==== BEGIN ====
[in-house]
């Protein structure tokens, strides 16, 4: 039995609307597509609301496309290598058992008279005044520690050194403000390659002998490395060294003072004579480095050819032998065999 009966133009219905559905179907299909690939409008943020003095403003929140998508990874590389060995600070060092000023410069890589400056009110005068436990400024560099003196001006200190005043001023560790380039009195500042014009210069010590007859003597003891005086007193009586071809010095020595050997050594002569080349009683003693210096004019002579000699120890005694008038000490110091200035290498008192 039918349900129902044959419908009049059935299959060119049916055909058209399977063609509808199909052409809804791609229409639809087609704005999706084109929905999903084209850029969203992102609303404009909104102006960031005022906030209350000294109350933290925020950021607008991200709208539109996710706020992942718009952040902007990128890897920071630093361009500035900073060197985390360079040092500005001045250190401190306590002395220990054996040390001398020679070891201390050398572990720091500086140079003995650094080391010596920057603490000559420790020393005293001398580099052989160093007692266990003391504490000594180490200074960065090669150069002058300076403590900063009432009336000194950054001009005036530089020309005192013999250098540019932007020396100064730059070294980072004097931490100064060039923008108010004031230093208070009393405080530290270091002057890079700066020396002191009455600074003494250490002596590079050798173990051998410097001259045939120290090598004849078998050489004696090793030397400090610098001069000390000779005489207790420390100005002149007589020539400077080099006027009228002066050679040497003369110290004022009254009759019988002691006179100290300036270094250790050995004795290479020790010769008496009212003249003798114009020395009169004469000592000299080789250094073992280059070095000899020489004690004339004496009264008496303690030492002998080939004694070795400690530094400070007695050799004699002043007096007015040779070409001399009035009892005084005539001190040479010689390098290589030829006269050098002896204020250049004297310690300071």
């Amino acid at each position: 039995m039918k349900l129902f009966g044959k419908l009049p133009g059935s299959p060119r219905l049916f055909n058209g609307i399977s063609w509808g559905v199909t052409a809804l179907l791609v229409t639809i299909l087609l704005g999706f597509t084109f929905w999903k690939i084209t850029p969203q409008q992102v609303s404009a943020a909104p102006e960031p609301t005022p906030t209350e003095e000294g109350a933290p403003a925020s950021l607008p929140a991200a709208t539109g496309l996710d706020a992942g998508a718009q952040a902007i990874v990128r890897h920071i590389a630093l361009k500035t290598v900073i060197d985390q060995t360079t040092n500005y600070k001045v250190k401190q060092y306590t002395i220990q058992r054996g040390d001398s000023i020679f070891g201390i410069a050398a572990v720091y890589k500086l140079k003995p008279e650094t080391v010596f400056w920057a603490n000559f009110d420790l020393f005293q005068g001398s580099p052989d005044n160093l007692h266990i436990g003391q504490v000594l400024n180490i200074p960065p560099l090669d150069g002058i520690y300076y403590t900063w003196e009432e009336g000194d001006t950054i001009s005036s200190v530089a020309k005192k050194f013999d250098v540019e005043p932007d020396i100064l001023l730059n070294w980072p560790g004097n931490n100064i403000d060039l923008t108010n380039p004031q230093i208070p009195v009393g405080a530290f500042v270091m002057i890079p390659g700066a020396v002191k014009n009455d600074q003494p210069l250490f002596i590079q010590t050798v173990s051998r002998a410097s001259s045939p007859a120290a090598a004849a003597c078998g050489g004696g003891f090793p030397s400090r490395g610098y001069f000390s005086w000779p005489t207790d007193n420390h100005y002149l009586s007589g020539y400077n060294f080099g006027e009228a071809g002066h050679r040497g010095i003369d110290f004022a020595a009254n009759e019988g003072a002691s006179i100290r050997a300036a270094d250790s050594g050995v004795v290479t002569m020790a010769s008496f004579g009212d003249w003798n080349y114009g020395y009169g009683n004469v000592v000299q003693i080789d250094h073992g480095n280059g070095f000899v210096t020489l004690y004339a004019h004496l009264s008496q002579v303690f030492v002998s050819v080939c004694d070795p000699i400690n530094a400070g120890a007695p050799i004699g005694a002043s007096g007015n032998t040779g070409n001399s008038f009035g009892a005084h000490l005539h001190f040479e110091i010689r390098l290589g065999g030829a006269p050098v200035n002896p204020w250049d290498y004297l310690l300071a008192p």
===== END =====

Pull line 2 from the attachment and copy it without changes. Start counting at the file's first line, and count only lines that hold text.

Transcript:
């Protein structure tokens, strides 16, 4: 039995609307597509609301496309290598058992008279005044520690050194403000390659002998490395060294003072004579480095050819032998065999 009966133009219905559905179907299909690939409008943020003095403003929140998508990874590389060995600070060092000023410069890589400056009110005068436990400024560099003196001006200190005043001023560790380039009195500042014009210069010590007859003597003891005086007193009586071809010095020595050997050594002569080349009683003693210096004019002579000699120890005694008038000490110091200035290498008192 039918349900129902044959419908009049059935299959060119049916055909058209399977063609509808199909052409809804791609229409639809087609704005999706084109929905999903084209850029969203992102609303404009909104102006960031005022906030209350000294109350933290925020950021607008991200709208539109996710706020992942718009952040902007990128890897920071630093361009500035900073060197985390360079040092500005001045250190401190306590002395220990054996040390001398020679070891201390050398572990720091500086140079003995650094080391010596920057603490000559420790020393005293001398580099052989160093007692266990003391504490000594180490200074960065090669150069002058300076403590900063009432009336000194950054001009005036530089020309005192013999250098540019932007020396100064730059070294980072004097931490100064060039923008108010004031230093208070009393405080530290270091002057890079700066020396002191009455600074003494250490002596590079050798173990051998410097001259045939120290090598004849078998050489004696090793030397400090610098001069000390000779005489207790420390100005002149007589020539400077080099006027009228002066050679040497003369110290004022009254009759019988002691006179100290300036270094250790050995004795290479020790010769008496009212003249003798114009020395009169004469000592000299080789250094073992280059070095000899020489004690004339004496009264008496303690030492002998080939004694070795400690530094400070007695050799004699002043007096007015040779070409001399009035009892005084005539001190040479010689390098290589030829006269050098002896204020250049004297310690300071």